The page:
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Shopping Spaces: Physical Space, E-Space

Shopping Spaces: Physical Space, E-Space

26 May 2017
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As e-commerce spills into bricks-and-mortar presences and vice versa, shoppers and retailers have more options than ever.  What are the most important insights for small to medium sized fashion brands to take away from today’s ever-changing shopping landscape?

 

With over 72% of people preferring to shop in physical stores rather than online, according to TimeTrade, bricks-and-mortar is in no danger of fading away.  What is changing is the way in which people shop.  The shopping experiences offered by the mom-and-pop stores of yesteryear are being replicated in new ways via omnichannel shopping.

 

The desire for personalised service means that shoppers are increasingly reluctant to brave department stores and big-box stores such as Target or Ikea.  In response, many of these chains have set up smaller, more considered spaces that are easier for shoppers to take in, selecting goods based on data analysis of consumer behaviour.  These spaces often also integrate technical advances to provide more intimate shopping experiences that straddle digital and physical platforms.  This is the type of shopping favoured by millennials – the key group of shoppers for retailers today.

 

But Where Does It Come From?

 

With more choice and more information at their fingertips than ever, shoppers are putting weight on where goods come from and how they were made.  Ethical concerns play a big part in decisions to buy; brands such as Anton Dell client Bozena Jankowska provide customers with step-by-step information about the creation of products, inviting shoppers to become part of a story and connect to a brand identity through their purchase.  

 

Just For You

 

Another way for retailers to provide the type of individualised feel that appeals to contemporary shoppers without coming across as invasive or pushy is to make exclusive special offers via social media.   Victoria’s Secret and J. Crew scored successes with invitations to sales sent to loyal customers via Instagram Stories.  Chatbots and AI serve a similar purpose for some brands, with Starbucks setting up a chatbot for the fall favourite of pumpkin spice latte, allowing fans of the drink to ask questions and get suggestions.  38% of shoppers liked the idea of augmented reality technology in stores, with 45% waiting to see how well the technology delivered before commenting.  Although it has mainly been large-scale retail chains that have experimented with these advances, small to medium sized brands may be joining them before long.

 

Close attention paid to demographics will pay off for retailers who succeed in crafting the perfect blend of elements to appeal to their particular shopper and provide mobile tools throughout the shopping journey – not only at the beginning or the end.  These trends sit well with the retailtainment of the future – the merging of retail and entertainment.  It is these incentives that will help convince shoppers to leave the comfort of their homes and hit the street in search of experiences, rather than objects.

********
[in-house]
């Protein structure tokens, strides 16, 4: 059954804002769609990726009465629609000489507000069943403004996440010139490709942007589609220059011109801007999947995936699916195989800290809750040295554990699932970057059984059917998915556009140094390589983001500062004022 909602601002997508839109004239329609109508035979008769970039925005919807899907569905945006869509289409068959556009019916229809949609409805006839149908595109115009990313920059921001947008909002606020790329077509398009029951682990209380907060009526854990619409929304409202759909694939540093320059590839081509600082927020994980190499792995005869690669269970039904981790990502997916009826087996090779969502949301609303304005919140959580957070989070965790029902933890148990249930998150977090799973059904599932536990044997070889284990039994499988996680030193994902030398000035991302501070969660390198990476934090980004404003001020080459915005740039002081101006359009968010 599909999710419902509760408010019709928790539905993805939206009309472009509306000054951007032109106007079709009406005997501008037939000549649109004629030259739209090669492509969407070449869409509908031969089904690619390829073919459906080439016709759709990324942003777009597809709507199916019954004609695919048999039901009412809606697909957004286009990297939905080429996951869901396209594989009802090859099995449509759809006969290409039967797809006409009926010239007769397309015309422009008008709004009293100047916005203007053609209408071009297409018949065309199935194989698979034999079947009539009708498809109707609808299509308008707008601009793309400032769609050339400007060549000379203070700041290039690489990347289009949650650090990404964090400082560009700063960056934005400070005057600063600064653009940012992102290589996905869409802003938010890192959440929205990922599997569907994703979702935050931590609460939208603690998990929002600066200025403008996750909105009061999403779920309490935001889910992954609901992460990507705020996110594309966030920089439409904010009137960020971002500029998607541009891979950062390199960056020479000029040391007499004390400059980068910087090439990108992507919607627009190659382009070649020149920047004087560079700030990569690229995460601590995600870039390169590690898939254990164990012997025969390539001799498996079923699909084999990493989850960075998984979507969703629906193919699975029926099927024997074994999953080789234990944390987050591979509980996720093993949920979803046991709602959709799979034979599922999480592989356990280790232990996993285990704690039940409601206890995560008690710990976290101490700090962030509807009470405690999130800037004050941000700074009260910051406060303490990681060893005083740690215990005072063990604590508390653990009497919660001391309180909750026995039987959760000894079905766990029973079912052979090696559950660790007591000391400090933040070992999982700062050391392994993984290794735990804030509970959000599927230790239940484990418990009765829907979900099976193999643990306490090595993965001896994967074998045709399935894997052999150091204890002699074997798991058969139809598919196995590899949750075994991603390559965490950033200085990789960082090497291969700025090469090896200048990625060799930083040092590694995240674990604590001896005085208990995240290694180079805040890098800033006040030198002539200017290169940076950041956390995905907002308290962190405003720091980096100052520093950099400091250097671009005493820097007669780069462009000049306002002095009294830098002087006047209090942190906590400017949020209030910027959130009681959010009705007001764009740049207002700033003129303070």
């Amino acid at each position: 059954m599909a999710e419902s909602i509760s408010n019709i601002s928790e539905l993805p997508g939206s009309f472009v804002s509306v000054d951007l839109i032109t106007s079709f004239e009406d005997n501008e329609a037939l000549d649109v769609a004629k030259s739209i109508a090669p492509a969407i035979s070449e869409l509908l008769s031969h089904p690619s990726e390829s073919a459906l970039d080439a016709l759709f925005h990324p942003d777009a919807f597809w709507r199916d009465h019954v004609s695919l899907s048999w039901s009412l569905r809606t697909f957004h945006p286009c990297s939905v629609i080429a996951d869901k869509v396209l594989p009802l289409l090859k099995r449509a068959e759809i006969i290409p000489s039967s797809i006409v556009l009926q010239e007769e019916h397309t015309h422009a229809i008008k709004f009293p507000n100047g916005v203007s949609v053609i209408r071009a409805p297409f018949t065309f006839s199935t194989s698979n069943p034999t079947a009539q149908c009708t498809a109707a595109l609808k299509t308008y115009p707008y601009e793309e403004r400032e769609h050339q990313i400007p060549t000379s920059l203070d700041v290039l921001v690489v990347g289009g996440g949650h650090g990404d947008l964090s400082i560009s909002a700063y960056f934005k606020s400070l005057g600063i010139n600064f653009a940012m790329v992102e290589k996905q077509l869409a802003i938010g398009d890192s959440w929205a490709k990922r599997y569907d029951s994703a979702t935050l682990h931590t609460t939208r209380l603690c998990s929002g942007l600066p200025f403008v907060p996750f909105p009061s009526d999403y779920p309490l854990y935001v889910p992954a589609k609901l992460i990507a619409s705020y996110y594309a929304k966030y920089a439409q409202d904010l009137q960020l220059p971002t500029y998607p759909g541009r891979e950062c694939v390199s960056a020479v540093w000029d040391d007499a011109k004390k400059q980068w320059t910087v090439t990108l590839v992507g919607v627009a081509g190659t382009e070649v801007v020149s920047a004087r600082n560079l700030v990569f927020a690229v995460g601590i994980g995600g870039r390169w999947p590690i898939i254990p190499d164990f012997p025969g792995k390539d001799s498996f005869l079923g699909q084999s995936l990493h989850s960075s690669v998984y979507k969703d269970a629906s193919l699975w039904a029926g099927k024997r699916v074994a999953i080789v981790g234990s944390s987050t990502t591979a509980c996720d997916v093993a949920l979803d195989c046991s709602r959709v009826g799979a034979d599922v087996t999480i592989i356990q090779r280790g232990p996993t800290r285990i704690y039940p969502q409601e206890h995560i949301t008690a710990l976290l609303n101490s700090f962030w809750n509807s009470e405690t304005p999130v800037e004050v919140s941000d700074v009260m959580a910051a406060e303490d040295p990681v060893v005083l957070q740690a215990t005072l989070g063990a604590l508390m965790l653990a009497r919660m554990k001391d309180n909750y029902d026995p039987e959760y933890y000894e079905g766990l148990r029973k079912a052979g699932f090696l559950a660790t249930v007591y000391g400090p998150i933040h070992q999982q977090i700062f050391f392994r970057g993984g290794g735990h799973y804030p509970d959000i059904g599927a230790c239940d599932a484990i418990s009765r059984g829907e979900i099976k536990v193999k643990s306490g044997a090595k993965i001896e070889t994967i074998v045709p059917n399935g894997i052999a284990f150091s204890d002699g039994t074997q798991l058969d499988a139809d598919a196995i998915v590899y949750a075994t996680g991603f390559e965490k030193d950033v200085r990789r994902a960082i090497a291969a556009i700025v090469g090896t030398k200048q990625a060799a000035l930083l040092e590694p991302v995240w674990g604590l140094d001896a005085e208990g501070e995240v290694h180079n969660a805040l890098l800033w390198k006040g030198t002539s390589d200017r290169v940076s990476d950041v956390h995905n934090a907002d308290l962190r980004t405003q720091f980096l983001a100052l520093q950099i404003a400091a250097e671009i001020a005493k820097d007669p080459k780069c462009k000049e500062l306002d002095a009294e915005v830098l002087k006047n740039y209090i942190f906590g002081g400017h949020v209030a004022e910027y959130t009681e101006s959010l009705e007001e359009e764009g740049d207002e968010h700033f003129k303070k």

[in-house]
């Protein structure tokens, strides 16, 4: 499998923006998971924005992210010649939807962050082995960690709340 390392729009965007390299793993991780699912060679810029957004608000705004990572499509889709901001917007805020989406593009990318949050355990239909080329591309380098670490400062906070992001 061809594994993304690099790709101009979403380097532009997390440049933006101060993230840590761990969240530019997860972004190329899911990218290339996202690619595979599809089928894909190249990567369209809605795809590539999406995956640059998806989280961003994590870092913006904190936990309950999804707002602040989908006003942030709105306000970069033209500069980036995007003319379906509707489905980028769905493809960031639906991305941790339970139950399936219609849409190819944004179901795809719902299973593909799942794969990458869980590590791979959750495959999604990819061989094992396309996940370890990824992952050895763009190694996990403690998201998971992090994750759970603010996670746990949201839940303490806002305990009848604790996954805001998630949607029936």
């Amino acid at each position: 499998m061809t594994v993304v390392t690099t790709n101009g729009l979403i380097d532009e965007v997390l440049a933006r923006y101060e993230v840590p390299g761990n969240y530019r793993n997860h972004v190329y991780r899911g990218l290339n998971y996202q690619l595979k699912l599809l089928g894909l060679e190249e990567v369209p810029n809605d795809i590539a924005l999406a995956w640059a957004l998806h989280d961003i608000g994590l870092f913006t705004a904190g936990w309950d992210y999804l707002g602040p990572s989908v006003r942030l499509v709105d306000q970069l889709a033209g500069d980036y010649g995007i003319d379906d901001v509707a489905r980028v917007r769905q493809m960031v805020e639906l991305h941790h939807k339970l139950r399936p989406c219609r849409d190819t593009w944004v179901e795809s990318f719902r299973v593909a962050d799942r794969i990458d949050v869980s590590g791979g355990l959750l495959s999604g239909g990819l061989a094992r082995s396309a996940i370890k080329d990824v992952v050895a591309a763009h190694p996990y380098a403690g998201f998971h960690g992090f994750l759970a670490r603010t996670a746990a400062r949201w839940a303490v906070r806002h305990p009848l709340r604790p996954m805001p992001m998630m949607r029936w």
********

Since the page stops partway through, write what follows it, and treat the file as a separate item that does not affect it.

Retailers used to think that shoppers would browse physical stores, then buy online, but it has ended up being the other way around, with shoppers using the Internet to narrow down possibilities to then buy items that they can see, touch, and feel.  Stores such as Crate and Barrel are capitalising on that, using tablets to give information about products not available elsewhere and to notify salespeople when shoppers need help.  The human touch is one thing that will never be available online. 

 

I Want It….  Now Make the Rest Easy

 

Retailers should try to make sure that the most difficult part of shopping is making a decision between attractive buying options.  The rest should be smooth, effortless sailing. Ideally, payment and shipping options should bring the immediate aspects of physical shopping experiences to e-shopping – and vice versa.  TechCrunch says 70% of American mobile users will make a mobile payment in 2017, while Temando found that 80% expected same-day shipping, with 61% going further and anticipating shipping within 1-3 hours of placing an order.  Omnichannel options can be helpful in this area as well, with Starbucks allowing customers to order and pay via mobile app to then pick up in person.

 

All of these options require investment; James Hamilton, founder and president of mobile scheduling app Resurva cautions small to medium sized businesses, “…. when it comes to small businesses investing in their digital platforms (aka the backbone of day-to-day operations), cheaper or free have traditionally been the go-to solutions…. [yet] the value a business places on a digital platform tells its patrons everything they need to know about its true values.  As digital platforms continue to become more powerful…. It gets easier for customers to see which businesses are authentically interested in their support.”

 

The future will belong to retailers who come up with distinctive, creative e-solutions tailored to their target audience.  We here at Anton Dell look forward to seeing what the brands we help come up with

 

 

 

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